I've seen plenty of people try to abuse our policy and leave managers no other choice than to give them what they want. And while those people tick me off to no end, I really don't think that was this woman's agenda. This woman was either the best actress I've seen or was actually too thick to understand percentages.
It was just sad to watch."
"I work at a job where I go to customers homes and fix their equipment. I don't know how many times the parent has taken off and left me alone with there child. Why in the world they think that it is ok to leave their child with a complete stranger, I will never understand.
The best was a lady told me as soon as I arrived to her home that she had to leave. I asked if there was anyone 18 or older at the premise that would be present, her response was no but my son will be here, he is 8, so it will be ok. I informed her that if she left I could not stay unless there was an adult present. She threw down her purse sat down on the couch with a very dramatic auuuugh, then said fine...whatever.
Satisfied that she understood the company rules I went on with my work in the basement. I came back upstairs about 30 minutes later to ask her a question but could not find her. I asked the kid if he knew where his mom was and he said that she left a while ago because she wanted to go downtown to watch a commercial get filmed. Stunned, I called the cell number listed on the work order and asked why she left when I had already explained the company rules to her. Her response was: 'I will only be gone for a few hours it will be ok.' I told her that it was not ok and that I was leaving without finishing the work and that I was going to report this back to my supervisor.
She said: 'But if you leave who will watch my little derp?' To which I replied probably the police when they show up. I told my supervisor and he noted the account so that no one could go back for a few weeks to finish the work."
"I used to work at Staples as a PC Repair tech. Every once in awhile I'd have to sell a computer/printer/anything else on the sales floor.
One day I had a lady come in and ask me for help with ink for her printer. Being the only sales associate on the floor, I helped out. Here's how the conversation went down:
Me: 'What kind of printer do you have?'
Customer: 'Well, its a printer copier scanner thing... its grey...'
Me: 'Okay, do you know the model number by chance?'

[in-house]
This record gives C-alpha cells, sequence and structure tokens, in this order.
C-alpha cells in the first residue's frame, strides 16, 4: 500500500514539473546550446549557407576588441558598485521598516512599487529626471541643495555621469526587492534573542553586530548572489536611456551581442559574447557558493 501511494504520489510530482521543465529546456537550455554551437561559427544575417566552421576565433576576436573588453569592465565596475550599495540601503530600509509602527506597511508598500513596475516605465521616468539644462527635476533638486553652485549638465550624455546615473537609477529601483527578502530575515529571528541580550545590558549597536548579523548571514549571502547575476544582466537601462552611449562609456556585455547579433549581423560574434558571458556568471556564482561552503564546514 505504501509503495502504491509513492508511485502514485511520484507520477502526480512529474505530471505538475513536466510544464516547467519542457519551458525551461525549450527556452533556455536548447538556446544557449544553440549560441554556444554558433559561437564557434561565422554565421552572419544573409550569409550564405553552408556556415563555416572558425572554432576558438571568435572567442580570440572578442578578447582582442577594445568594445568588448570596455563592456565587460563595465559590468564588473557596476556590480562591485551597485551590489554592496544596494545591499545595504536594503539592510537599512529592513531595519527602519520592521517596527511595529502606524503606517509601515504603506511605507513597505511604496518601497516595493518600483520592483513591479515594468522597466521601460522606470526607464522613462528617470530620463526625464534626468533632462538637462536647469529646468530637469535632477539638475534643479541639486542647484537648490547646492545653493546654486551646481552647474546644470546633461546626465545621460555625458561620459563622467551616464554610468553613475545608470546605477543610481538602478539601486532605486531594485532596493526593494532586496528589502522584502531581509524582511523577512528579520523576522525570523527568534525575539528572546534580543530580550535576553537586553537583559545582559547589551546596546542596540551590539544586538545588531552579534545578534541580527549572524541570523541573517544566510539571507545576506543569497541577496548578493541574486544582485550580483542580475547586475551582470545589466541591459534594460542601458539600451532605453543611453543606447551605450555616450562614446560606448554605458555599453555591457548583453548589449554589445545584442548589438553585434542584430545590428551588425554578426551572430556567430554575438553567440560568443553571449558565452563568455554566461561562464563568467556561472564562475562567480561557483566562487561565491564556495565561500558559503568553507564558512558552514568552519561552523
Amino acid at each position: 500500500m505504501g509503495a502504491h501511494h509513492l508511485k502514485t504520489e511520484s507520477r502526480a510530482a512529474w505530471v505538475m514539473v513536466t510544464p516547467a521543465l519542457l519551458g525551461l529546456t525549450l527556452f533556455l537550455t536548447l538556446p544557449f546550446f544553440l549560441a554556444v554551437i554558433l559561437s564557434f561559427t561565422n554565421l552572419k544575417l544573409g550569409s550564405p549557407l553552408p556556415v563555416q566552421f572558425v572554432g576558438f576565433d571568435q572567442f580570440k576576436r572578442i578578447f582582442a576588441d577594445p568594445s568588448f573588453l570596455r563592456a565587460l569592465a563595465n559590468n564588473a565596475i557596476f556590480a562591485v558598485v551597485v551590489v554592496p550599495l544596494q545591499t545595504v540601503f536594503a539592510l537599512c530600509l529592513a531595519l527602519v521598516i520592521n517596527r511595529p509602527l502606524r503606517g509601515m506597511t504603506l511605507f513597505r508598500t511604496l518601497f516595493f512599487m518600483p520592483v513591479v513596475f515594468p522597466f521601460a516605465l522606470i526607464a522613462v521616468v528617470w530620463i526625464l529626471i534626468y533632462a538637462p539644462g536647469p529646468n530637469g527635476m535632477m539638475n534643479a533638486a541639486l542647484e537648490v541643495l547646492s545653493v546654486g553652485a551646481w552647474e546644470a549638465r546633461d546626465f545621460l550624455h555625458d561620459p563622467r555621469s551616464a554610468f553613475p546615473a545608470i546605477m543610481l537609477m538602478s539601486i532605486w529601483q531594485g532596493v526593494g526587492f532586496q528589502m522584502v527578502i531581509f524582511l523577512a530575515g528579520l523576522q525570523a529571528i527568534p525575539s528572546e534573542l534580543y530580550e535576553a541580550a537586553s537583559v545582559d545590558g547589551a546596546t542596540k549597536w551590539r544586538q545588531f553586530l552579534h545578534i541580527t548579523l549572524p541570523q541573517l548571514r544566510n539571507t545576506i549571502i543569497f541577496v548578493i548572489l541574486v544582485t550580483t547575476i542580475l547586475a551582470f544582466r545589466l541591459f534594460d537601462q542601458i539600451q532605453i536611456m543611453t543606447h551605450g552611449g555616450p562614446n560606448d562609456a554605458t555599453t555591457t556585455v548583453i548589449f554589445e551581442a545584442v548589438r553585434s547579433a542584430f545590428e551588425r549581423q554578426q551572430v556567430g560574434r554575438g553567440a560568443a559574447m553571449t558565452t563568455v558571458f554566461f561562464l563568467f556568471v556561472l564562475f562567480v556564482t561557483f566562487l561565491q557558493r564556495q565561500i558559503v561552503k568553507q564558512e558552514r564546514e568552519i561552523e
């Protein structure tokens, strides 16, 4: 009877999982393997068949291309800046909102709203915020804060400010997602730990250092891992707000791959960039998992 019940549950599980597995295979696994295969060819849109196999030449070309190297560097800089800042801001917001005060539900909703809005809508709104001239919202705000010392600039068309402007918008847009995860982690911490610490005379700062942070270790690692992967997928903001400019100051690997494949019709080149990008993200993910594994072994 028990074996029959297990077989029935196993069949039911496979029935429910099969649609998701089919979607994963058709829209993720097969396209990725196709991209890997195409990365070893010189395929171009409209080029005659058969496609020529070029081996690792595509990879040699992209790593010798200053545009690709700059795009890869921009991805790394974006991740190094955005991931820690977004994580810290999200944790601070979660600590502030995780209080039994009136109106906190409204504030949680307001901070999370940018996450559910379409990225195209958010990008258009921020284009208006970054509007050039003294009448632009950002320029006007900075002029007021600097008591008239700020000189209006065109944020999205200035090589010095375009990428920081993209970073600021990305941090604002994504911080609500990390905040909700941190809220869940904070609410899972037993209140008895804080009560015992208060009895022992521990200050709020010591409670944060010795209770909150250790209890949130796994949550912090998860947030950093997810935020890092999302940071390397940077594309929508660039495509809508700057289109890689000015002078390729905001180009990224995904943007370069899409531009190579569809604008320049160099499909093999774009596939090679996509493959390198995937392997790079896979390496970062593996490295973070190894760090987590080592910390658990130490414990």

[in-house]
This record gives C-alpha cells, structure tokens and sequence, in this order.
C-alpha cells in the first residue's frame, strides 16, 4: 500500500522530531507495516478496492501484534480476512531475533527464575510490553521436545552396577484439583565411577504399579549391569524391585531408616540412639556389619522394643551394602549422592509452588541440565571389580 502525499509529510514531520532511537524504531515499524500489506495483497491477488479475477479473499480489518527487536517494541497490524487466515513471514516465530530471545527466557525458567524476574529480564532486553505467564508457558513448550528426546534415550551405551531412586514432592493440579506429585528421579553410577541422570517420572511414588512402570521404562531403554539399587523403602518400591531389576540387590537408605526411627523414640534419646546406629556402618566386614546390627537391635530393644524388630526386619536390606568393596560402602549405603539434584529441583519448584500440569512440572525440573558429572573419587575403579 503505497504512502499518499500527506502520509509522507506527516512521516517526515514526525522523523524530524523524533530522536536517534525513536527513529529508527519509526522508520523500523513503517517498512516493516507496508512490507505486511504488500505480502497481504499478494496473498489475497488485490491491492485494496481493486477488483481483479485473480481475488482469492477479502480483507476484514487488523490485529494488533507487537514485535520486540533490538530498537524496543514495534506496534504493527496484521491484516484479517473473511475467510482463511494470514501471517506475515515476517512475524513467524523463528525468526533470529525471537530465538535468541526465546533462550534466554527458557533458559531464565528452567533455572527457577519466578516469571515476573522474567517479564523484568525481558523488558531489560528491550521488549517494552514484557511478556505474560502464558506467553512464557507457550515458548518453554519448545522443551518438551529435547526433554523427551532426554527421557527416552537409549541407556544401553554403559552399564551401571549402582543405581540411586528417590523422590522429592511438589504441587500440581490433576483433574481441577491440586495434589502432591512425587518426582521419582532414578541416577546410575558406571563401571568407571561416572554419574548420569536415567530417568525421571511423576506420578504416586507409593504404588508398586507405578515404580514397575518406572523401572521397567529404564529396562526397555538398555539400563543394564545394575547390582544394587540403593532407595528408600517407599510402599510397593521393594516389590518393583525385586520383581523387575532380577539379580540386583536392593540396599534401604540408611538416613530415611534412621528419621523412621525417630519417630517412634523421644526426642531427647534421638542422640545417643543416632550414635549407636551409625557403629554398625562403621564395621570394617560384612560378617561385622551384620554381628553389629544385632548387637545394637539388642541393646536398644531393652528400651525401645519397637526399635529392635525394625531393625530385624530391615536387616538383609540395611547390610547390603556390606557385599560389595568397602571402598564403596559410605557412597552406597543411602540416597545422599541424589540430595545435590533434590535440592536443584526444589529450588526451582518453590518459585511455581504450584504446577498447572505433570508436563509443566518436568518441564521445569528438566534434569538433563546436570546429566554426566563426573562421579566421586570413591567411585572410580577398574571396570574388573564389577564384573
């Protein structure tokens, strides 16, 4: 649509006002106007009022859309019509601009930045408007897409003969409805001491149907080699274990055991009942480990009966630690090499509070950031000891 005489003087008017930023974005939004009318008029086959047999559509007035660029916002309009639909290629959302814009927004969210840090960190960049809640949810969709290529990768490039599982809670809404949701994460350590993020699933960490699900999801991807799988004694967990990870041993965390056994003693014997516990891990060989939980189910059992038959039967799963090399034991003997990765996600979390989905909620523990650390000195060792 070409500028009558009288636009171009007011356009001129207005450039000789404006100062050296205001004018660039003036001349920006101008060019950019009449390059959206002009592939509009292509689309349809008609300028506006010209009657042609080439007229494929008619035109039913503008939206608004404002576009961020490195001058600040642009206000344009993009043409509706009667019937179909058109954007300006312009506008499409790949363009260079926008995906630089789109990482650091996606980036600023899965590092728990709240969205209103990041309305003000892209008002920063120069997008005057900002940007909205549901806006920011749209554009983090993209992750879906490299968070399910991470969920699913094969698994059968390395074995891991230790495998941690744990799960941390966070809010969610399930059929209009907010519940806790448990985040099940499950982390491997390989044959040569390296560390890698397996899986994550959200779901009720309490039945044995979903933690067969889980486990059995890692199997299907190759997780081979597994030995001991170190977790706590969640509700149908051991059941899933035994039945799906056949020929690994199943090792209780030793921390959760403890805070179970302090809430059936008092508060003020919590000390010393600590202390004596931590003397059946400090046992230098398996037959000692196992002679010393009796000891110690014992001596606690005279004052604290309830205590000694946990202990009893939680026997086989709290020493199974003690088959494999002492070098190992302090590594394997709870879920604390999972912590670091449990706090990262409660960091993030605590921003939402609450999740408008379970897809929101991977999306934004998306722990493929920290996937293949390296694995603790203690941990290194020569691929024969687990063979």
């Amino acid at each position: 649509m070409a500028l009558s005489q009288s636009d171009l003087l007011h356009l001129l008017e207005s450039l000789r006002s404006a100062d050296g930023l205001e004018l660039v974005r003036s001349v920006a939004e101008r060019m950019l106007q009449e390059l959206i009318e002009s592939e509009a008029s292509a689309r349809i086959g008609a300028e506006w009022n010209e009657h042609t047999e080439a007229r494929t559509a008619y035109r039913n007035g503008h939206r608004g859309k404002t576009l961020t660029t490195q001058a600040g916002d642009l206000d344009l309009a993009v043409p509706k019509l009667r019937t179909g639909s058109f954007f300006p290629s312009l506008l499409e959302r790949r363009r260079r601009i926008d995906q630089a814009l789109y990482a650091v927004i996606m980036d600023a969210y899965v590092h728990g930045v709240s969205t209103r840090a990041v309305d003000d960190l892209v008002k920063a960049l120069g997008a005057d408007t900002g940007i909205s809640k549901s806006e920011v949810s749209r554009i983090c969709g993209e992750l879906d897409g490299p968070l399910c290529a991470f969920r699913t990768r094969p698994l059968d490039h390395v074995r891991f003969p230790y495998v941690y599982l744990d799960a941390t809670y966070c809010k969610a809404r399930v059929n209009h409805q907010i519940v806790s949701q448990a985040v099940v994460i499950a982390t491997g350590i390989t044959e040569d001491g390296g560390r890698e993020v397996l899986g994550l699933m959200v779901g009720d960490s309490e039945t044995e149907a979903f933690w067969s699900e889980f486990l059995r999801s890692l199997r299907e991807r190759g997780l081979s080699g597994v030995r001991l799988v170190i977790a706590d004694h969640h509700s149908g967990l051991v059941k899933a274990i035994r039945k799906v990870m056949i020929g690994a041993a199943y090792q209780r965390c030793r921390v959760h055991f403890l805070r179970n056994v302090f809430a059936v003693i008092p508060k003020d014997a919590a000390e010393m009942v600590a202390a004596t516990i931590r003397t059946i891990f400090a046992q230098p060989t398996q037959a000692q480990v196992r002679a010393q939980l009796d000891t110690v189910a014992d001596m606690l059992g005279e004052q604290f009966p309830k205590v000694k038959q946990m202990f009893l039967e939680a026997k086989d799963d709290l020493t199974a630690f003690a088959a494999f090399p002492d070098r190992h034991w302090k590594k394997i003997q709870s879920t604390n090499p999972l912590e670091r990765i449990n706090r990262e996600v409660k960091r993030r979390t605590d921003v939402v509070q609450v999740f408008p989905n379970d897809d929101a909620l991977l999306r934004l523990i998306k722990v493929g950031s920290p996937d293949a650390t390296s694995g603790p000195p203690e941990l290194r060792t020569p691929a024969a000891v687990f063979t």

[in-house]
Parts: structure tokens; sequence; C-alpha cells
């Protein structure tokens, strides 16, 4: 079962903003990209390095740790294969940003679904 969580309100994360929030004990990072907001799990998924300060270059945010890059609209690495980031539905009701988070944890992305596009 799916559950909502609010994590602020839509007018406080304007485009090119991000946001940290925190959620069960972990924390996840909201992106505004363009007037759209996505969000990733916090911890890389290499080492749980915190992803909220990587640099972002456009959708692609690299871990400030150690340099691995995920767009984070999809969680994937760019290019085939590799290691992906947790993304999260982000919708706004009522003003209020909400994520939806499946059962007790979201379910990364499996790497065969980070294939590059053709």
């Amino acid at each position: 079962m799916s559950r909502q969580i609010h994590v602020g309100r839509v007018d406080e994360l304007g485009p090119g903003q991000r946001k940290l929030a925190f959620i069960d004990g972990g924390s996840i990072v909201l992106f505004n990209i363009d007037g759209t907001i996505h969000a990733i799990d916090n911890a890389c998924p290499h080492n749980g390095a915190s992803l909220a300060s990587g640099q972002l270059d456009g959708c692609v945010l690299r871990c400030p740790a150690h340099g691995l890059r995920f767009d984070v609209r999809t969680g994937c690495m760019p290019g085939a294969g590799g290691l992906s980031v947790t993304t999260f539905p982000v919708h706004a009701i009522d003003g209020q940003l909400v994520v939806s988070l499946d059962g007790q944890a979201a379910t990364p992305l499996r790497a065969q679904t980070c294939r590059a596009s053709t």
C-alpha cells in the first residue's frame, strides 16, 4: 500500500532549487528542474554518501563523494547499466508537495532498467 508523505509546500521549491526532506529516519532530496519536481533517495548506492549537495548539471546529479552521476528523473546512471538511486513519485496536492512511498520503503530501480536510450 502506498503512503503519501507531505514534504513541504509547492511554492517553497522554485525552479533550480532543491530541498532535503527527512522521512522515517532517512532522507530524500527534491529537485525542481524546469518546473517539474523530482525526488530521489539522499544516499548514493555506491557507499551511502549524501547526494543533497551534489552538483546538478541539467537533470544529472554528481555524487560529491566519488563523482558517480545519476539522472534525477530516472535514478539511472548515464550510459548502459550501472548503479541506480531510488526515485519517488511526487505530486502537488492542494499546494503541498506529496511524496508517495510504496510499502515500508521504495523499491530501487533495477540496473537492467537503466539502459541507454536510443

Customer: 'Ummm... I think it's a Canon, Epson, or Lexmark...'
Me: 'Well those are all very different printers... Do you remember the number on the ink cartridge?'
Customer: 'Ummm... I don't.'
Me: 'Let's see if I can look it up under your Staples Rewards.'
I tried looking it up. She never purchased ink from Staples with her rewards card from what I could tell.
Me: 'I don't see it... well, without any information, I don't know what cartridges to help you find. There are literally hundreds of cartridges, and without knowing which one you need, it's impossible to make sure you get the right one.'
Customer: 'Can't you just help me look?' snappy tone
Me: 'Well, I'll try.'
We then proceed to look at about 30 or so different cartridges. There are other people in the store now, and like I said, I was the only one there.
Me: 'Ma'am, I'm sorry I can't help you. But if you get either the cartridge number or model number of your printer, I can find it for you [snaps fingers] like that.'
Customer: 'FINE! I DIDN'T WANT YOUR FREAKING HELP ANYWAY.'
Me: walking away 'I'm not a freaking mind reader, lady.'
Customer 'WHAT!?!' storms out of the store."
"I worked at a grocery store. A family came through the line and with the rest of their groceries, they had a single stick of butter. They had taken it out of its package and left the rest on the shelf. They were extremely confused as to why they couldn't buy a single stick of butter.
It was weird, they had a lot of other groceries so it's not like buying the rest of the box would break the bank. Plus, even if they almost never used butter and just needed a single stick, butter literally lasts forever in the freezer.
After it all they ended up not buying any butter."
"I work at Walmart. I have to do carry-outs sometimes. One particular carry-out was for an elderly gentleman who was a little too frail to unload his cart himself. So I followed this fella out to handicapped parking and unloaded his groceries into his truck. People normally either help you unload or get in their car at this point while you finish; but this guy stayed sitting in his motorized cart, which I thought was a little odd.
THEN HE ASKED ME TO PICK HIM UP AND PUT HIM IN THE DRIVER'S SEAT!